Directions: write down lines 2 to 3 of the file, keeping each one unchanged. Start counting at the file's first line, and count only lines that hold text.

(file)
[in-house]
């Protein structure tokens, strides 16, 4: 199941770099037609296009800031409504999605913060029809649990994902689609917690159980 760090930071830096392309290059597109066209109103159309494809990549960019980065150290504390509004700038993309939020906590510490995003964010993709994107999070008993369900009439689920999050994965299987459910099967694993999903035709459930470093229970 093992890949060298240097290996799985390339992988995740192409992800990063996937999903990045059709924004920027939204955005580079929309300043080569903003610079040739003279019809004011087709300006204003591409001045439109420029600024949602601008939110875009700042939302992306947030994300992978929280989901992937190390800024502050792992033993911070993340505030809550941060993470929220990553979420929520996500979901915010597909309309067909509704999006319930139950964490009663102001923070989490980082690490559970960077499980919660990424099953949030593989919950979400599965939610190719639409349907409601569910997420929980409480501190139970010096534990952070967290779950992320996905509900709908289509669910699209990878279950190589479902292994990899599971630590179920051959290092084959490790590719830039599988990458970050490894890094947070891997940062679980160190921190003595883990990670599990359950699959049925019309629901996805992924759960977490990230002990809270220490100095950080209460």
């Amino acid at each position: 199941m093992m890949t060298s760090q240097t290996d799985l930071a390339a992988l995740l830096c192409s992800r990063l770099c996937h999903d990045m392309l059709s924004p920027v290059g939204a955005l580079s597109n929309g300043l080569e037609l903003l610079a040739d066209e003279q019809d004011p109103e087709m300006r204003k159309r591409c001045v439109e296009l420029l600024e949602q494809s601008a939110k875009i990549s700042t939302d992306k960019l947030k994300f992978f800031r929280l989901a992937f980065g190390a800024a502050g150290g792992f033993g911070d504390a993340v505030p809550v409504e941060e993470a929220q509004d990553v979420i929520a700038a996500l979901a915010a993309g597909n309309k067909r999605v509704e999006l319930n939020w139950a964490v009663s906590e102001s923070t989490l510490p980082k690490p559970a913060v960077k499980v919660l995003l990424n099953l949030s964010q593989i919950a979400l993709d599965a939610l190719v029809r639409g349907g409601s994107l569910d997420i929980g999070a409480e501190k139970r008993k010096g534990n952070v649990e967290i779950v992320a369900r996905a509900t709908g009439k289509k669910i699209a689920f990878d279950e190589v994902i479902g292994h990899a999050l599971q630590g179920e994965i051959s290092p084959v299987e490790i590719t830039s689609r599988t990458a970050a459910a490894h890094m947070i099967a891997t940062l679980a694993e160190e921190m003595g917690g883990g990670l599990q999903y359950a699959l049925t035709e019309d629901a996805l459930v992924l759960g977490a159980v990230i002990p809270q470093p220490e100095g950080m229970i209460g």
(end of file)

């Protein structure tokens, strides 16, 4: 199941770099037609296009800031409504999605913060029809649990994902689609917690159980 760090930071830096392309290059597109066209109103159309494809990549960019980065150290504390509004700038993309939020906590510490995003964010993709994107999070008993369900009439689920999050994965299987459910099967694993999903035709459930470093229970 093992890949060298240097290996799985390339992988995740192409992800990063996937999903990045059709924004920027939204955005580079929309300043080569903003610079040739003279019809004011087709300006204003591409001045439109420029600024949602601008939110875009700042939302992306947030994300992978929280989901992937190390800024502050792992033993911070993340505030809550941060993470929220990553979420929520996500979901915010597909309309067909509704999006319930139950964490009663102001923070989490980082690490559970960077499980919660990424099953949030593989919950979400599965939610190719639409349907409601569910997420929980409480501190139970010096534990952070967290779950992320996905509900709908289509669910699209990878279950190589479902292994990899599971630590179920051959290092084959490790590719830039599988990458970050490894890094947070891997940062679980160190921190003595883990990670599990359950699959049925019309629901996805992924759960977490990230002990809270220490100095950080209460």
């Amino acid at each position: 199941m093992m890949t060298s760090q240097t290996d799985l930071a390339a992988l995740l830096c192409s992800r990063l770099c996937h999903d990045m392309l059709s924004p920027v290059g939204a955005l580079s597109n929309g300043l080569e037609l903003l610079a040739d066209e003279q019809d004011p109103e087709m300006r204003k159309r591409c001045v439109e296009l420029l600024e949602q494809s601008a939110k875009i990549s700042t939302d992306k960019l947030k994300f992978f800031r929280l989901a992937f980065g190390a800024a502050g150290g792992f033993g911070d504390a993340v505030p809550v409504e941060e993470a929220q509004d990553v979420i929520a700038a996500l979901a915010a993309g597909n309309k067909r999605v509704e999006l319930n939020w139950a964490v009663s906590e102001s923070t989490l510490p980082k690490p559970a913060v960077k499980v919660l995003l990424n099953l949030s964010q593989i919950a979400l993709d599965a939610l190719v029809r639409g349907g409601s994107l569910d997420i929980g999070a409480e501190k139970r008993k010096g534990n952070v649990e967290i779950v992320a369900r996905a509900t709908g009439k289509k669910i699209a689920f990878d279950e190589v994902i479902g292994h990899a999050l599971q630590g179920e994965i051959s290092p084959v299987e490790i590719t830039s689609r599988t990458a970050a459910a490894h890094m947070i099967a891997t940062l679980a694993e160190e921190m003595g917690g883990g990670l599990q999903y359950a699959l049925t035709e019309d629901a996805l459930v992924l759960g977490a159980v990230i002990p809270q470093p220490e100095g950080m229970i209460g």